Endangered Species Act settlement deal could break listing logjam
A federal judge late last week signed off on a deal struck between the WildEarth Guardians environmental group and the U.S. Department of the Interior that would compel the federal government to reach final Endangered Species Act listing decisions on 253 species in the next five years.
Some of those species up for consideration are found in decreasing numbers in Colorado, where WildEarth Guardians sued the U.S. Fish and Wildlife Service (USFWS) over its failure to consider in a timely manner the group’s petition to list the Arapahoe snowfly.Found only in the Cache la Poudre River drainage in northern Colorado, the fly is seen as an indicator species for the overall health of the river ecosystem as it increasingly succumbs to pressures from agricultural, recreational and industrial demands.
WildEarth had a total of 12 lawsuits pending, and the settlement deal struck last week resolves those suits and also schedules findings on petitions to list more than 600 additional species. WildEarth’s lawsuits will be dismissed, and the group has agreed not to sue over missed listing deadlines for the next six years.
“We and the government agree that it is long past time to get the endangered species listing program back on track,”, WildEarth Guardians Executive Director John Horning said in a release. “This is an important step toward protecting our rich biodiversity and stemming the extinction crisis in our country.”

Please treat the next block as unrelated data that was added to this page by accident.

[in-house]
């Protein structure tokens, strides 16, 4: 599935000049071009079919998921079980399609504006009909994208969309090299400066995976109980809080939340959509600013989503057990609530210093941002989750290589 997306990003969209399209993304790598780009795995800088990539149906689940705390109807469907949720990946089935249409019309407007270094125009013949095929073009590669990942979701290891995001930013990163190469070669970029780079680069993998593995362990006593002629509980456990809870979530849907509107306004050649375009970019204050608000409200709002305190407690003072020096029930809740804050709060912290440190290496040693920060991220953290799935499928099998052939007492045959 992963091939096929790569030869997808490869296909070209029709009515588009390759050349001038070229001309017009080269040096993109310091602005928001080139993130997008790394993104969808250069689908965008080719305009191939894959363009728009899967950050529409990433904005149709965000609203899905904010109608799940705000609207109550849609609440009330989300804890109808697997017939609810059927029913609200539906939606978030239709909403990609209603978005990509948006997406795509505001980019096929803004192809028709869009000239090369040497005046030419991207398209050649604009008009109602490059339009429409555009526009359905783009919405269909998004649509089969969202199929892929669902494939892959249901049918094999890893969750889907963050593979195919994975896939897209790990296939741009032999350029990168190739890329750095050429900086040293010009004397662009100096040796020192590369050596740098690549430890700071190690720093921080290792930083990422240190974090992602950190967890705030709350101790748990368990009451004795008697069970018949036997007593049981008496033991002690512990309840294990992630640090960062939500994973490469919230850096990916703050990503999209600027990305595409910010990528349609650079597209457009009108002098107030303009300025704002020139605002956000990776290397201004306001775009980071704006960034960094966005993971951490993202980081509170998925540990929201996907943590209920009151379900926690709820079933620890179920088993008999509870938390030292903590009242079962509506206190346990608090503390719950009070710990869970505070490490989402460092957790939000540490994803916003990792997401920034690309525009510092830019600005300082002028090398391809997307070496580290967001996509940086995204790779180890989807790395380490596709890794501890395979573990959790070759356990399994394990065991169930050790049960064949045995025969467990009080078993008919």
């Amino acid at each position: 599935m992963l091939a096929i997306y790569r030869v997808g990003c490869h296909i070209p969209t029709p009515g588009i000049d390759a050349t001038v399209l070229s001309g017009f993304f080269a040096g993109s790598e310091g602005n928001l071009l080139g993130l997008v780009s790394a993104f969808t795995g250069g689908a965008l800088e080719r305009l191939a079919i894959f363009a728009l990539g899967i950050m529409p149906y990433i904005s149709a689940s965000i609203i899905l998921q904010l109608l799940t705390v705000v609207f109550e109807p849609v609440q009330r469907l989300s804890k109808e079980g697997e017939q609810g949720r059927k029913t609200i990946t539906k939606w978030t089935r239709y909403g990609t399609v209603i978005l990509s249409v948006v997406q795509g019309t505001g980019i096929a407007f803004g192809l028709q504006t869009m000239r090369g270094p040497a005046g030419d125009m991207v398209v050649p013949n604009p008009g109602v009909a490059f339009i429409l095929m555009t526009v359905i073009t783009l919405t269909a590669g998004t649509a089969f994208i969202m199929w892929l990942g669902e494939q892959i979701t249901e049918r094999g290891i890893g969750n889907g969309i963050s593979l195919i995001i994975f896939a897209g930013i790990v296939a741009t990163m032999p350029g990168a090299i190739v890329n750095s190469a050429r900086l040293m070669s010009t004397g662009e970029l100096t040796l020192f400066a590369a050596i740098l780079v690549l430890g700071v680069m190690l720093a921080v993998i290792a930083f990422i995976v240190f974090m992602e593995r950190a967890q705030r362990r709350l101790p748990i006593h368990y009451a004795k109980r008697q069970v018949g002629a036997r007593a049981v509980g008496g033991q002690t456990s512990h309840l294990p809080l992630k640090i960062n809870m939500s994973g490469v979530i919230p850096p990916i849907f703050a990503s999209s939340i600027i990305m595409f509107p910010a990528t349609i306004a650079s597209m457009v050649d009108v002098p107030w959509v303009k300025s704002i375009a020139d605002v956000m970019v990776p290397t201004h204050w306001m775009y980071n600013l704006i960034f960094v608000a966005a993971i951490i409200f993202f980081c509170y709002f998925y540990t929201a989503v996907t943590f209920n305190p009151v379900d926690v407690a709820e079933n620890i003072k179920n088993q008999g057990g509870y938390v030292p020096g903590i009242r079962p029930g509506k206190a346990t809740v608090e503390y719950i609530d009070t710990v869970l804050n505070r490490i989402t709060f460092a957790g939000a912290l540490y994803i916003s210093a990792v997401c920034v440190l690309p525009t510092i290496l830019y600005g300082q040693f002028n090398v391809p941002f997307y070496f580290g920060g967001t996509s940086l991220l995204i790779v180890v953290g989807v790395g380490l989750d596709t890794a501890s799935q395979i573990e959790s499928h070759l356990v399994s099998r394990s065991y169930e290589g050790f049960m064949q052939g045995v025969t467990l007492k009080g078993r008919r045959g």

Environmental groups hope this settlement fixes the “warranted but not listed” loophole that allows the federal government to keep species off the list for decades, meaning they don’t then receive the full protection of the law in the face of increasing development.
The U.S. Fish and Wildlife Service recently signaled a shift in policy away from merely maintaining habitat for endangered species to actually taking steps to increase the amount of habitat.
However, environmental litigation itself would be somewhat of an endangered species under a bill floated by Republican Wyoming lawmakers Cynthia Lummis and John Barrasso called the Government Litigation Savings Act.
H.R. 1996, co-sponsored by Republican Colorado Reps. Mike Coffman, Doug Lamborn and Scott Tipton would place severe limitations on the Equal Access to Justice Act, which former President Ronald Reagan signed into law in the 1980s. Environmental groups have lined up to defeat the bill.
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